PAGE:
Deep Sleepers: Jordan Scott


For those of you who are familiar with the world of professional scouting, you might know about ‘the eye test’.

Jordan Scott, LF, Lexington Legends, swings away vs. the Kannapolis Intimidators; April 12th, 2012 – Photo: Clinton Riddle

Here’s the short definition: a player doesn’t necessarily produce big numbers, but appears to play the game well in most (or all) facets. The player simply looks the part. Over the years, I’ve seen a number of players who passed the eye test. Many of those players, sadly, passed few tests beyond that.

The Houston Astros have one particular player who far surpasses the eye test, though he has more going for him than just that. His name is Jordan Scott.

Drafted in the 14th round of the 2010 Draft by the Astros out of Riverside High School in Greer, South Carolina, Scott is a line-drive hitter who uses the whole field well. I watched Scott play the game with the Single-A Lexington Legends in the South Atlantic League in 2011 and 2012. He played only 14 games with the Legends in 2011 as a 19 year-old, then experienced his first full-season in pro ball the next year.

Appearing in 110 games in 2012, Scott drove in 43 runs on 13 doubles. He only batted .230, though he did draw 57 walks and showed both patience and a selective approach at the plate. At 20 years old, Scott was sometimes over-matched at the plate. This was essentially a by-product of playing against more experienced pitchers, and while he made frequent contact he had trouble consistently driving the ball. His swing path and bat speed, however, made him a fun batter to watch. He takes a smooth, level path to the ball, and slashes the inside pitch to the opposite field with regularity. Power is not Scott’s game. Slashing liners from gap to gap is what he does best. 

Along with a sweet swing, Scott is learning to utilize his above-average speed to swipe bases at opportune times. He has worked at this a great deal, and was able to steal 25 bags out of 33 chances in 2013 with the Single-A Quad Cities River Bandits of the Midwest League. Keep in mind that, at age 21, he was still age-appropriate for his league. With his speed and approach at the plate, Scott should produce 25-30 doubles at his peak. Add to that a likely 50 RBI and 20-25 steals who could bat in either the #2 or #8 slot, and you have a versatile contributor.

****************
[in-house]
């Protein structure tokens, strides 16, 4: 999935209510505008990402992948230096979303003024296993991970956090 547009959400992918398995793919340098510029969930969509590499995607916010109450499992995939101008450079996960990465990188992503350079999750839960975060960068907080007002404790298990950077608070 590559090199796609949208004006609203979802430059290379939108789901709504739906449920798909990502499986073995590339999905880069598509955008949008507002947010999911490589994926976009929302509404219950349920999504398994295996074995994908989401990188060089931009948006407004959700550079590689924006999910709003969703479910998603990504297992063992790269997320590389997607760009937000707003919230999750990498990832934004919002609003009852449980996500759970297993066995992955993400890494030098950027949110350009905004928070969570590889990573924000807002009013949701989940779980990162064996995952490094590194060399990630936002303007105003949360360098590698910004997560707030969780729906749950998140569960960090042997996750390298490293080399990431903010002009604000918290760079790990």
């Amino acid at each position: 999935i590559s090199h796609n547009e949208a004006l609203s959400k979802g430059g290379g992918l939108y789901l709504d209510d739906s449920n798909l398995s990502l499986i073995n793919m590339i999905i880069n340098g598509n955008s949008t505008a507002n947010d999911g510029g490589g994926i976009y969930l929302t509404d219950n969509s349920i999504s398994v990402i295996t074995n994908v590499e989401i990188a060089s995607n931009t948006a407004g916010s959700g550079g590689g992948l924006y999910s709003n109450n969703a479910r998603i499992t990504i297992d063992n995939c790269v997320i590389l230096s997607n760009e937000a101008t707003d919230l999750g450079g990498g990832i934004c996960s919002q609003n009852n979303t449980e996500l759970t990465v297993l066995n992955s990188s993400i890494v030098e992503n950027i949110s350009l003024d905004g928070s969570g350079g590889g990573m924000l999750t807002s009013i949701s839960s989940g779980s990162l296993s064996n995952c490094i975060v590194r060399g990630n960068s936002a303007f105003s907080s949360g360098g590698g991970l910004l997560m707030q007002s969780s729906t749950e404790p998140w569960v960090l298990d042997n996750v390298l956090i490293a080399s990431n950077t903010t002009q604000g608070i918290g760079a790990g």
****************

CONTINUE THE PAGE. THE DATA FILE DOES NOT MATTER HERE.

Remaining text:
Scott still has some physical projectability remaining. He has room to add 10-15 pounds without losing speed or quickness. He will likely add some upper-body strength as well.

In the field, Scott can cover all the outfield positions with ease. He appears to be best-suited for center field, where he has tallied 8 assists in 90 games. Scott has, however, played the majority of his games in left field. He reads the hit well off the bat and takes quick and efficient routes to the ball. His speed and quick reactions make him at the very least an above-average defender in left field, with the potential for more as he develops.

What makes him a ‘Deep Sleeper’, however, is a combination of the aforementioned abilities with the fact that he is the prototypical professional hitter. Scott goes about his work quietly, with a joy that is not always evident in the faces of many pro players. He works hard at his craft, to be sure, and he enjoys doing so. At his peak, many evaluators will consider him the ‘over-achiever’ type: a player who gets the most out of his abilities, and more. Baseball has seen its share of such players who have contributed in many ways. Indeed, it wasn’t so long ago that David Eckstein, the quintessential over-achiever, earned MVP honors in the 2006 World Series.

Jordan Scott is going to surprise a lot of folks who follow the minor leagues, and I’m sure that there will be a number of critics who disagree with my assessment. My advice to those of you who are unfamiliar with him: go watch him play, if you have the chance. Like I said, he won’t strike you as a top prospect. But just watch him work. Watch him as he goes about his business on the field. He’ll pass the eye test, of course. But keep watching him. He’s a professional, a blue-collar worker who puts in the effort to maximize his ability. In my estimation, players like that are always a good bet to succeed.